Everyone needs to be involved in the COVID-19 fight, so that should include all of the residents at Alouette Heights supportive housing on Brown Avenue, according to one resident.
Jacqueline Kaszas said that most of the people in the 46-unit building are not getting the soap they need in order to stay clean and safe during the current health crisis.
“Some of us are quite responsible in looking after ourselves, but some don’t. I’d say a lot more don’t, than do,” she said Thursday.
“We need to do whatever we can – to not contract the virus.”
Kaszas said that residents used to be provided laundry, dish and body soap several years ago, but those are no longer provided.
And there’s also only one hand sanitizer on the main floor of the building, she said.
“At this time, it’s an essential service. A lot of people in here have respiratory problems,” said Kaszas, who’s lived there eight years.
Coast Mental Health spokesperson Susan Hancock, however, said that all of its facilities have hand sanitizers in high-traffic areas.
“The hand sanitizer pumps are being monitored and they’re always full,” she said. As well, signage and information has been ramped up to raise awareness of the importance hygiene during the oubreak.
Residents though, who are in apartments, are responsible for buying their own personal soap, Hancock said.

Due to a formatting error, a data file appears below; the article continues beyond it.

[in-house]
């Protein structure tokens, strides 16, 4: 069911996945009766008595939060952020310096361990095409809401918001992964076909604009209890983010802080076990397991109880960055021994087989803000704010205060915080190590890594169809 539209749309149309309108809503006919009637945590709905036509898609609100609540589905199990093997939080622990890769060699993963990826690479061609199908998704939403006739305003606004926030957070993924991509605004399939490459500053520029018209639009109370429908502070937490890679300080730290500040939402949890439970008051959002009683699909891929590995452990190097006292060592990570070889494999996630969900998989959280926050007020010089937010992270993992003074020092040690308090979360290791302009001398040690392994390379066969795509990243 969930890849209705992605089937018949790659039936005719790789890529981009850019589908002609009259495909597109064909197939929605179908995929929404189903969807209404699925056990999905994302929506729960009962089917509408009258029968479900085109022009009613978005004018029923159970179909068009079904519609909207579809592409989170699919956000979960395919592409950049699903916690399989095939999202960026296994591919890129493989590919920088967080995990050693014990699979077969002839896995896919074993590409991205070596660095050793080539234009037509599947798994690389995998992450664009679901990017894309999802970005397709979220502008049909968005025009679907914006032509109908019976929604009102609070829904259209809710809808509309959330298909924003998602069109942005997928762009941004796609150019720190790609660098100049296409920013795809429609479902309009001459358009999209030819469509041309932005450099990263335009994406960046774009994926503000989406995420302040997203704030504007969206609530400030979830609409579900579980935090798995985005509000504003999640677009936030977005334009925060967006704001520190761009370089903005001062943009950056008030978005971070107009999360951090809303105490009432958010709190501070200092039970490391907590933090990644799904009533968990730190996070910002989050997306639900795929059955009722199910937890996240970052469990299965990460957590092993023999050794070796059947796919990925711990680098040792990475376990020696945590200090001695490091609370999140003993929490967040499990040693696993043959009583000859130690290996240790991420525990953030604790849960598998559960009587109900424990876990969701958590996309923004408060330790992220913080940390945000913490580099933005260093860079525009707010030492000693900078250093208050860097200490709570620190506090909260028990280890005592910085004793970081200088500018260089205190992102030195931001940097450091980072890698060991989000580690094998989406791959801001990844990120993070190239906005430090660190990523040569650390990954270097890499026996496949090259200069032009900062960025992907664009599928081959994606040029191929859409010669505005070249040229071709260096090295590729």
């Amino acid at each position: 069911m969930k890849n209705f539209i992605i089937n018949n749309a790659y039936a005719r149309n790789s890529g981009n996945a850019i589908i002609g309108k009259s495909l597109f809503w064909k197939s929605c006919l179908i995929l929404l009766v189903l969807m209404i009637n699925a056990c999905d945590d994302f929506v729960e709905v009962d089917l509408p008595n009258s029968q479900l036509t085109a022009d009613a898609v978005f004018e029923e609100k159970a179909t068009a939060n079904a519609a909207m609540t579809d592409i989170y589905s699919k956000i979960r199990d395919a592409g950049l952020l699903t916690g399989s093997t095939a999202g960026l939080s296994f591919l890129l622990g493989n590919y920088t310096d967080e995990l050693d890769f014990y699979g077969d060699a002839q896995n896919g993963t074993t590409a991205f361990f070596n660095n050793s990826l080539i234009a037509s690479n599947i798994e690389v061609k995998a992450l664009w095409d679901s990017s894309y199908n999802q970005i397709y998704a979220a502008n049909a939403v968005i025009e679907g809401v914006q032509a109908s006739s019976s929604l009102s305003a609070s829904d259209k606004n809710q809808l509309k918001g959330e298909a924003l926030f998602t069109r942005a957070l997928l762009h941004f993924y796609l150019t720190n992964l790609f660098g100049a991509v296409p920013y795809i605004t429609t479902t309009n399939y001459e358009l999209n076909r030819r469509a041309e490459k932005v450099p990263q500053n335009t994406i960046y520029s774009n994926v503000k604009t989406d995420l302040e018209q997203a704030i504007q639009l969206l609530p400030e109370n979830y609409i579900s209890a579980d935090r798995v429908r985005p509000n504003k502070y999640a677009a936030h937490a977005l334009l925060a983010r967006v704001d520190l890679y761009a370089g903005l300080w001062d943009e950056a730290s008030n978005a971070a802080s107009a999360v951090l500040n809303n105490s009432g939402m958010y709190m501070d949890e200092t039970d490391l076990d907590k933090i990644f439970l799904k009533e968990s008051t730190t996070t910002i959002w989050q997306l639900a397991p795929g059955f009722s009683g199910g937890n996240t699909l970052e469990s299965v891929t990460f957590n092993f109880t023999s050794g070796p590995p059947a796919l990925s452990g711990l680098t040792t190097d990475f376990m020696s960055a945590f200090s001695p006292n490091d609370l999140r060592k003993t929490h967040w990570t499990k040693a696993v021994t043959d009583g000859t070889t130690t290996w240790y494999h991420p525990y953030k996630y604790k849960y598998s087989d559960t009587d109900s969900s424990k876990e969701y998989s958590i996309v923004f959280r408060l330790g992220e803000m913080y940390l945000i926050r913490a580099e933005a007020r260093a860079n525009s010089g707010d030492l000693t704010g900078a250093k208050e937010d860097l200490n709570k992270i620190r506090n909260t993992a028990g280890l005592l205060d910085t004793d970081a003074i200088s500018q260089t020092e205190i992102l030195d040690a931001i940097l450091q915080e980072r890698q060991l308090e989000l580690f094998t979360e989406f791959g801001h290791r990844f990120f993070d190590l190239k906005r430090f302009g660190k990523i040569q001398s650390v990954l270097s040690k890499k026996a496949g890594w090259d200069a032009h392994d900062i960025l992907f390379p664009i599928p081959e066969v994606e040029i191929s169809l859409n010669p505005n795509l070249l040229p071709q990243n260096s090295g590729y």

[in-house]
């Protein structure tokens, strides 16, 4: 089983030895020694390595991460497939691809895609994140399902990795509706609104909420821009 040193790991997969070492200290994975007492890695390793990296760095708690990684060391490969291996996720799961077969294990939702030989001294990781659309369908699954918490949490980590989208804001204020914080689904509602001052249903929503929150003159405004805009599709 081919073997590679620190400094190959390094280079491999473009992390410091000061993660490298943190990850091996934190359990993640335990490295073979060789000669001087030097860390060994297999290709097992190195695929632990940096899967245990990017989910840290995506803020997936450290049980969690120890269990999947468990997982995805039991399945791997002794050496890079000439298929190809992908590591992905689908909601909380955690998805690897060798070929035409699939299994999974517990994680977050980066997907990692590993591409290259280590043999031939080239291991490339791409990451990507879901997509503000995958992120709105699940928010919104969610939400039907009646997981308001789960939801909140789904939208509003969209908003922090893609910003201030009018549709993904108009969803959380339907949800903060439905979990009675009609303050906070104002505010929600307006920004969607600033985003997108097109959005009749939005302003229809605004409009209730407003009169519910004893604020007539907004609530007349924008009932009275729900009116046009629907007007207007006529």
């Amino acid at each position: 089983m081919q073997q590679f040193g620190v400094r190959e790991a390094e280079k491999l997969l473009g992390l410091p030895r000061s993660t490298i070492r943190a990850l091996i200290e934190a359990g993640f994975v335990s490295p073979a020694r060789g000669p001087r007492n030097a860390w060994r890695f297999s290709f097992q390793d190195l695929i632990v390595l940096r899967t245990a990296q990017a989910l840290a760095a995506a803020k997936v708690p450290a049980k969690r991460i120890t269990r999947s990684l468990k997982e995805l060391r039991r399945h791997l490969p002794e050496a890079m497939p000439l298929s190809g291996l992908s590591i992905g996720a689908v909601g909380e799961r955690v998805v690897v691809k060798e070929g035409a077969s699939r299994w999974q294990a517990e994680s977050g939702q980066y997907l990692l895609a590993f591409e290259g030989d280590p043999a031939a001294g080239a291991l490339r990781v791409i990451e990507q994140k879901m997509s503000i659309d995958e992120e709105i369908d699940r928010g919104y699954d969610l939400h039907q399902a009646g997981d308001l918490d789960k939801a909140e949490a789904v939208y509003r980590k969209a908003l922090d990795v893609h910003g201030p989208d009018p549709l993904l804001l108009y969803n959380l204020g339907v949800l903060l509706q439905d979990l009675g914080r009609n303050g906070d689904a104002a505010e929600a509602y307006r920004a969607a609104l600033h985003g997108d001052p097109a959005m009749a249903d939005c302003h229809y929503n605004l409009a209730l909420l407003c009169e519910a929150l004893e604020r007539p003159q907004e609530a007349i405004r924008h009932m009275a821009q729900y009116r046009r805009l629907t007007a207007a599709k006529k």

Coast Mental Health also has an infection control committee that monitoring the outbreak through various sources including BC Centre for Disease Control.
It’s also educating staff and clients on coughing and sneezing etiquette, including the importance of regular use of hand disinfectants.
It’s also ramping up its cleaning schedules to ensure high traffic spaces, common areas and all surfaces are cleaned repeatedly.
The Salvation Army Ridge Meadows Ministries, is also doing extra cleaning of surfaces and touch points and is talking with staff and clients on how to prevent and recognize COVID-19 and is working with provincial agencies to ensure they’re following best practices, said Lt. Col. Jamie Braund online.
So far, they do not have any cases that they know of. “However, we do work with two very vulnerable populations: the homeless and the elderly. These two groups are more susceptible to catching the virus because of several factors … so we are being extra vigilant, while still serving with respect and dignity,” Braund said.
The COVID-19 pandemic however has caused the Maple Ridge location to close this week, its community meals program, that offers lunch and dinner throughout the week, to non-residents. Community meals however are still available for residents of the shelter.
Executive director Mark Stewart said that it’s just a temporary step to slow the flow of people into the building so that people can be monitored, adding that the numbers showing up for a meal, had already dropped as the outbreak developed.
The decision will be re-evaluated next week.
People can also get food hampers from the Army’s administrative office on 227th Street, while there are also other meals being offered on some nights throughout Maple Ridge.